"Widespread association of the invasive ant Solenopsis invicta with an invasive mealybug," a study by Ken R. Helms and S. Bradleigh Vinson of Texas A&M University, started after the scientists noticed mealybugs and aphids living in underground shelters close to fire ant colonies.
"It seemed clear that there was potentially something important to it all," said Helms.
Helms and Vinson studied grasses and plants from four sites in east Texas, looking for mealybugs and aphid colonies on or near the base of plants. They took samples of mealybugs and aphids from over 2100 shelters around 86 fire ant mounds throughout the spring, summer, and fall, when the ants are most active. With the mass of bugs they collected, they went to work determining how many and what types of aphids and mealybugs were present. During their study, Vinson and Helms also noticed the ants built the shelters for the other insects out of nearby materials on the ground. The researchers found that almost 70% of the biomass collected from the underground shelters near the ant colonies was the invasive mealybug Antonia graminis.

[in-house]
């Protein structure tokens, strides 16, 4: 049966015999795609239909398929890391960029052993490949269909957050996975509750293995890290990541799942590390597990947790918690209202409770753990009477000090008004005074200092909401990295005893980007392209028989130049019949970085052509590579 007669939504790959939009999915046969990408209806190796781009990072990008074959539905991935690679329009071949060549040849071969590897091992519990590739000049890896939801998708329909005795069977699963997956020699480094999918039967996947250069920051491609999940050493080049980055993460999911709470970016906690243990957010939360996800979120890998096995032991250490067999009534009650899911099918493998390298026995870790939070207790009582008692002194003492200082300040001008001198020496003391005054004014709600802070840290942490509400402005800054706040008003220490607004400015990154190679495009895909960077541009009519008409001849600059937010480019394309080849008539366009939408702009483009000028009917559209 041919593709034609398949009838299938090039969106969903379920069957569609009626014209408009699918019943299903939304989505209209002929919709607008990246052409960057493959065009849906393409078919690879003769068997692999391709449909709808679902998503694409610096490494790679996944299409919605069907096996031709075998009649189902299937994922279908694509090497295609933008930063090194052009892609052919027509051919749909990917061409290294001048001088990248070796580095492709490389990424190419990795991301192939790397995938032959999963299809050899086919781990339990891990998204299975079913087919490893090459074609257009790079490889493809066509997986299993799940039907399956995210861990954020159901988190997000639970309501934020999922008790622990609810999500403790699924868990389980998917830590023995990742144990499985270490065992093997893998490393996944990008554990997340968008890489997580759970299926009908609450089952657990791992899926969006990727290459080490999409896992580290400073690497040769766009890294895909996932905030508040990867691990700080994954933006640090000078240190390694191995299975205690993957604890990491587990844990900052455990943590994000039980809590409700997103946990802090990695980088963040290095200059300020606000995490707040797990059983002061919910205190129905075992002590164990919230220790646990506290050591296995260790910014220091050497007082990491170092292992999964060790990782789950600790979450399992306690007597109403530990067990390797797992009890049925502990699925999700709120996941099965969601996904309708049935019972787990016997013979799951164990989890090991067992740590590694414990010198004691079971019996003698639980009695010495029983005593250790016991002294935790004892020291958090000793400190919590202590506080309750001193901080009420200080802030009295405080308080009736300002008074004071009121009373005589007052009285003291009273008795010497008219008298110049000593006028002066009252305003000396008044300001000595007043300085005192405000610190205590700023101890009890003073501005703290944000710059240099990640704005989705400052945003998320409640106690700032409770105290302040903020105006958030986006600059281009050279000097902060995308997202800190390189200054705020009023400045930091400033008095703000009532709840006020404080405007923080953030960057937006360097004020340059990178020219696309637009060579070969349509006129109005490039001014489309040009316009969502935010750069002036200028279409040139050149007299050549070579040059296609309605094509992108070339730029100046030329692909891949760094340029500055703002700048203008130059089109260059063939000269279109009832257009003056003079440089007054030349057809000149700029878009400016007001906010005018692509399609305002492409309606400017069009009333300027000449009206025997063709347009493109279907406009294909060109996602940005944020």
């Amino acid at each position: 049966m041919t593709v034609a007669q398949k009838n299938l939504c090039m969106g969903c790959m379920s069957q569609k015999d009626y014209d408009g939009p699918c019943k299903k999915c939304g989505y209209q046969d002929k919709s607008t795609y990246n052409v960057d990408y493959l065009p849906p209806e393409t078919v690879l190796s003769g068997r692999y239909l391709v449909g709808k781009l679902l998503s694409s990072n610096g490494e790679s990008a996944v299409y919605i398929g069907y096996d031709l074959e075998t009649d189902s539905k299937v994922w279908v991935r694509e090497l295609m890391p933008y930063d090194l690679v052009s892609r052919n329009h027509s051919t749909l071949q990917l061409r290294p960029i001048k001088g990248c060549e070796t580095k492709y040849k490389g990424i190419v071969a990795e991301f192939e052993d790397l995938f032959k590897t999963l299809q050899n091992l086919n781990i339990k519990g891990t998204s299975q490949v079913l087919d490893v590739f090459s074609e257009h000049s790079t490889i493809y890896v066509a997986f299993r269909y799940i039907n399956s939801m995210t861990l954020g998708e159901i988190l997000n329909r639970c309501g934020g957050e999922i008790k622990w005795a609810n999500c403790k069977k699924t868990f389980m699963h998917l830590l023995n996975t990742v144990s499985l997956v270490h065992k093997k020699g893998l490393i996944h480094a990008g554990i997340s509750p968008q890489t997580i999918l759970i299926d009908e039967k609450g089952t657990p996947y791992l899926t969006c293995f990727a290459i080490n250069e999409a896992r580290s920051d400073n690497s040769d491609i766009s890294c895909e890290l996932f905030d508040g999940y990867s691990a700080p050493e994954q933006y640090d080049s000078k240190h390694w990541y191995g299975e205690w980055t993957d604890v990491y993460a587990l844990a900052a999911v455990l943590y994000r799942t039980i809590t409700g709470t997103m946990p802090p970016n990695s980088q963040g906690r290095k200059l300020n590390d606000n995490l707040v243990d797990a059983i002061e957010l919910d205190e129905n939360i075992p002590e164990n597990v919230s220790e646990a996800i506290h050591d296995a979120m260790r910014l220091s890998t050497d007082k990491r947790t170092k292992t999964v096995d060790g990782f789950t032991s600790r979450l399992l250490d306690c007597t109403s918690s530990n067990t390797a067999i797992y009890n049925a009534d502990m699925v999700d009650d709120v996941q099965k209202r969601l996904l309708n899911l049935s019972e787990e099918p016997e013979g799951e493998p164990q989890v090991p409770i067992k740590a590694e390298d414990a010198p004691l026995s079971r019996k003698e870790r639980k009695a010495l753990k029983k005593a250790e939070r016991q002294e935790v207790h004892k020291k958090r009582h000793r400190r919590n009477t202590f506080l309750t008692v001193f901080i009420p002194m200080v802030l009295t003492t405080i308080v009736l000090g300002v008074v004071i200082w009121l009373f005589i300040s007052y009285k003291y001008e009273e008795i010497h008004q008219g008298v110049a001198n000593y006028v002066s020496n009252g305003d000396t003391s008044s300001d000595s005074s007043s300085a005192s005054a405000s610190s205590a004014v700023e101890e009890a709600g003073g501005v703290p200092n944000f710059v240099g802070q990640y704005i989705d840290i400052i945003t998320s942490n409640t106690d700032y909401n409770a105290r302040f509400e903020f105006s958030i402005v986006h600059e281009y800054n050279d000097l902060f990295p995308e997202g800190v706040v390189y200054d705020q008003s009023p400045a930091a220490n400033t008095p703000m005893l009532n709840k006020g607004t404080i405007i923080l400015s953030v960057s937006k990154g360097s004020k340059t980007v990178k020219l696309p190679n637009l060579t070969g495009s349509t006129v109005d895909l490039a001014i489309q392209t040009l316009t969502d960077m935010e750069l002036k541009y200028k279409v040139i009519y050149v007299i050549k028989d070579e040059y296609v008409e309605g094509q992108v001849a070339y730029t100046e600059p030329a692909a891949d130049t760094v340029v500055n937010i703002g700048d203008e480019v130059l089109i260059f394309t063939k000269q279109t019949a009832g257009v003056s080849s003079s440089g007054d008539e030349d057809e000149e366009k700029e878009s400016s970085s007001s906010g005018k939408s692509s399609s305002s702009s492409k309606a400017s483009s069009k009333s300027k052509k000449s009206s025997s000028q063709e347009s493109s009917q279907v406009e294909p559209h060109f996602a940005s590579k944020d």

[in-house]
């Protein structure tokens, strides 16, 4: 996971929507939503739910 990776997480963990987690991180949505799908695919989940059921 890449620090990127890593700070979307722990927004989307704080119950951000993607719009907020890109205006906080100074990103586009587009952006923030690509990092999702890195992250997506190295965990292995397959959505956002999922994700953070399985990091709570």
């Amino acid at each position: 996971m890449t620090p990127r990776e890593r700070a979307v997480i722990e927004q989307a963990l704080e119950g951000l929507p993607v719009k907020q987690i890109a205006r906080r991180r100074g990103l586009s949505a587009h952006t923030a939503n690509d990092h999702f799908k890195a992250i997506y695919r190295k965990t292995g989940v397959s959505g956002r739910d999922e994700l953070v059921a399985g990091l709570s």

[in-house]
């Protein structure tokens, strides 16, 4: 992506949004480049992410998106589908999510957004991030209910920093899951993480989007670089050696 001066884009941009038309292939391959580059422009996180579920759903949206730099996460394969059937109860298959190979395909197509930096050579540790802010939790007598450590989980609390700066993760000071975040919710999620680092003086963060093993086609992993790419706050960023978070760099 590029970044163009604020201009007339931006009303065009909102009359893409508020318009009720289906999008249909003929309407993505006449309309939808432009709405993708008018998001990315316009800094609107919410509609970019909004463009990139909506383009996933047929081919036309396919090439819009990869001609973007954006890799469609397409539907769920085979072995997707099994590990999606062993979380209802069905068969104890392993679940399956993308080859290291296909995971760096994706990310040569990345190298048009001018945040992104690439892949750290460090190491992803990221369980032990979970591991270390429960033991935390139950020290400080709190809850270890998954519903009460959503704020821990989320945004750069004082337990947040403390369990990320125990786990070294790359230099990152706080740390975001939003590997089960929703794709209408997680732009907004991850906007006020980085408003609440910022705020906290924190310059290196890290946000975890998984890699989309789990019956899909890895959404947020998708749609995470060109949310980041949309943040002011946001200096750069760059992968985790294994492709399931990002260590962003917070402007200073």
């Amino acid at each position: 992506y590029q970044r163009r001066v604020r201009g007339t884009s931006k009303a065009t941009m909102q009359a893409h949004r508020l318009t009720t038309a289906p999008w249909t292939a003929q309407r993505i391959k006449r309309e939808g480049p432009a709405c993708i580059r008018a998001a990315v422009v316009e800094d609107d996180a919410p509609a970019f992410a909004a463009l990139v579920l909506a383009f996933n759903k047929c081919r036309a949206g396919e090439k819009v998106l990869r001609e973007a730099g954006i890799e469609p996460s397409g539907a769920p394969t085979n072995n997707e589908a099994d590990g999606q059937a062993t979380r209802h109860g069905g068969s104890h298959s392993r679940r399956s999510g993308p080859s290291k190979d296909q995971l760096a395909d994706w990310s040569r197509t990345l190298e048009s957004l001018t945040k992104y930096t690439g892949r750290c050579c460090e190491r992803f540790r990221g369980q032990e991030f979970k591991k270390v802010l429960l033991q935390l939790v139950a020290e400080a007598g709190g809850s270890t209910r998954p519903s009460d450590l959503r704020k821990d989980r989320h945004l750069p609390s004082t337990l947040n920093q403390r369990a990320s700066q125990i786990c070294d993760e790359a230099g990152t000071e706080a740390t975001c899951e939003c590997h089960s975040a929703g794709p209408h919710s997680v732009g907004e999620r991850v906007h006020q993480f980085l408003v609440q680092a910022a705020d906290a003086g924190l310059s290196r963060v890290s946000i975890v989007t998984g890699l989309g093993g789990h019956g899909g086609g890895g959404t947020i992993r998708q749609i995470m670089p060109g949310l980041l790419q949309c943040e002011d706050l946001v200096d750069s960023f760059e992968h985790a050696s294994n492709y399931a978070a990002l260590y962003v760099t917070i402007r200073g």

Of Asian origin, these legless creatures were first noticed in the US in the 1940's. How exactly they entered the United States and spread is unclear. A. graminis, currently exists in over 80 countries around the world, a successful and well traveled invader. Native aphids and other native varieties of mealybugs, some with legs, others without, were found in the shelters too, but nowhere near the amount of the legless invader.